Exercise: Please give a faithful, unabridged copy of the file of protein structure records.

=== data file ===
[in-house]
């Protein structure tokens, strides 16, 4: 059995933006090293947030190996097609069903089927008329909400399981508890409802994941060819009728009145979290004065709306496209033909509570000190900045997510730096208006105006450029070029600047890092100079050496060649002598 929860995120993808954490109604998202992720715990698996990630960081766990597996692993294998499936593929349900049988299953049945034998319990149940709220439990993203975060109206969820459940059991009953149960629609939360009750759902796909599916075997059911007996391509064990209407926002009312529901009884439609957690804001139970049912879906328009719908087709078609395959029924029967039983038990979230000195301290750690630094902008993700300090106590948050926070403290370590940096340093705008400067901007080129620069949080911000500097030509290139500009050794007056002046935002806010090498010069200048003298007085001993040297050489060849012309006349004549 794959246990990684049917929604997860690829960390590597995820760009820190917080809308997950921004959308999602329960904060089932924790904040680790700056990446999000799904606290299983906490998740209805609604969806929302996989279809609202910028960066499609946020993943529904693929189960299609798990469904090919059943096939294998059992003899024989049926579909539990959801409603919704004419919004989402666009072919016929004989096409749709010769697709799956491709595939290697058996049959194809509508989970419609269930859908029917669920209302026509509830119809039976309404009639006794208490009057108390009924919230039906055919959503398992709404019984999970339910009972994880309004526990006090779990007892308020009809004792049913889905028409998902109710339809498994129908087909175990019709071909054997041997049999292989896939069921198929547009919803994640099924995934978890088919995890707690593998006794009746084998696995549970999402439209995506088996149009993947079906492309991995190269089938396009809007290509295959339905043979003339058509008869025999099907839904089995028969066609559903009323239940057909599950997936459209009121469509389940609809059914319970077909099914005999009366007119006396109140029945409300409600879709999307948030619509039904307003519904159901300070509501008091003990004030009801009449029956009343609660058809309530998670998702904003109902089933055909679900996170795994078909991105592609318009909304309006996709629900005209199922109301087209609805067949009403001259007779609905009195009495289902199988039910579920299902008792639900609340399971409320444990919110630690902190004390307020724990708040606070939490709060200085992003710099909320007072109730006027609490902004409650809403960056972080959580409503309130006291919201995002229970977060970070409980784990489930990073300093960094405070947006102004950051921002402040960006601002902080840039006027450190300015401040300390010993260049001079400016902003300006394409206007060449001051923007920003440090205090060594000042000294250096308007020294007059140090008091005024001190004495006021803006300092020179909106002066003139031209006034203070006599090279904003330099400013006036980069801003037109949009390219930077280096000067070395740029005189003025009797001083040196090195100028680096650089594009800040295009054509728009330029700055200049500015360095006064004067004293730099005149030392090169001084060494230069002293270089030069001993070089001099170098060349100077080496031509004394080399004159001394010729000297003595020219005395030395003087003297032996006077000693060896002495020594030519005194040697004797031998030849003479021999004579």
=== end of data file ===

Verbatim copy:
[in-house]
């Protein structure tokens, strides 16, 4: 059995933006090293947030190996097609069903089927008329909400399981508890409802994941060819009728009145979290004065709306496209033909509570000190900045997510730096208006105006450029070029600047890092100079050496060649002598 929860995120993808954490109604998202992720715990698996990630960081766990597996692993294998499936593929349900049988299953049945034998319990149940709220439990993203975060109206969820459940059991009953149960629609939360009750759902796909599916075997059911007996391509064990209407926002009312529901009884439609957690804001139970049912879906328009719908087709078609395959029924029967039983038990979230000195301290750690630094902008993700300090106590948050926070403290370590940096340093705008400067901007080129620069949080911000500097030509290139500009050794007056002046935002806010090498010069200048003298007085001993040297050489060849012309006349004549 794959246990990684049917929604997860690829960390590597995820760009820190917080809308997950921004959308999602329960904060089932924790904040680790700056990446999000799904606290299983906490998740209805609604969806929302996989279809609202910028960066499609946020993943529904693929189960299609798990469904090919059943096939294998059992003899024989049926579909539990959801409603919704004419919004989402666009072919016929004989096409749709010769697709799956491709595939290697058996049959194809509508989970419609269930859908029917669920209302026509509830119809039976309404009639006794208490009057108390009924919230039906055919959503398992709404019984999970339910009972994880309004526990006090779990007892308020009809004792049913889905028409998902109710339809498994129908087909175990019709071909054997041997049999292989896939069921198929547009919803994640099924995934978890088919995890707690593998006794009746084998696995549970999402439209995506088996149009993947079906492309991995190269089938396009809007290509295959339905043979003339058509008869025999099907839904089995028969066609559903009323239940057909599950997936459209009121469509389940609809059914319970077909099914005999009366007119006396109140029945409300409600879709999307948030619509039904307003519904159901300070509501008091003990004030009801009449029956009343609660058809309530998670998702904003109902089933055909679900996170795994078909991105592609318009909304309006996709629900005209199922109301087209609805067949009403001259007779609905009195009495289902199988039910579920299902008792639900609340399971409320444990919110630690902190004390307020724990708040606070939490709060200085992003710099909320007072109730006027609490902004409650809403960056972080959580409503309130006291919201995002229970977060970070409980784990489930990073300093960094405070947006102004950051921002402040960006601002902080840039006027450190300015401040300390010993260049001079400016902003300006394409206007060449001051923007920003440090205090060594000042000294250096308007020294007059140090008091005024001190004495006021803006300092020179909106002066003139031209006034203070006599090279904003330099400013006036980069801003037109949009390219930077280096000067070395740029005189003025009797001083040196090195100028680096650089594009800040295009054509728009330029700055200049500015360095006064004067004293730099005149030392090169001084060494230069002293270089030069001993070089001099170098060349100077080496031509004394080399004159001394010729000297003595020219005395030395003087003297032996006077000693060896002495020594030519005194040697004797031998030849003479021999004579």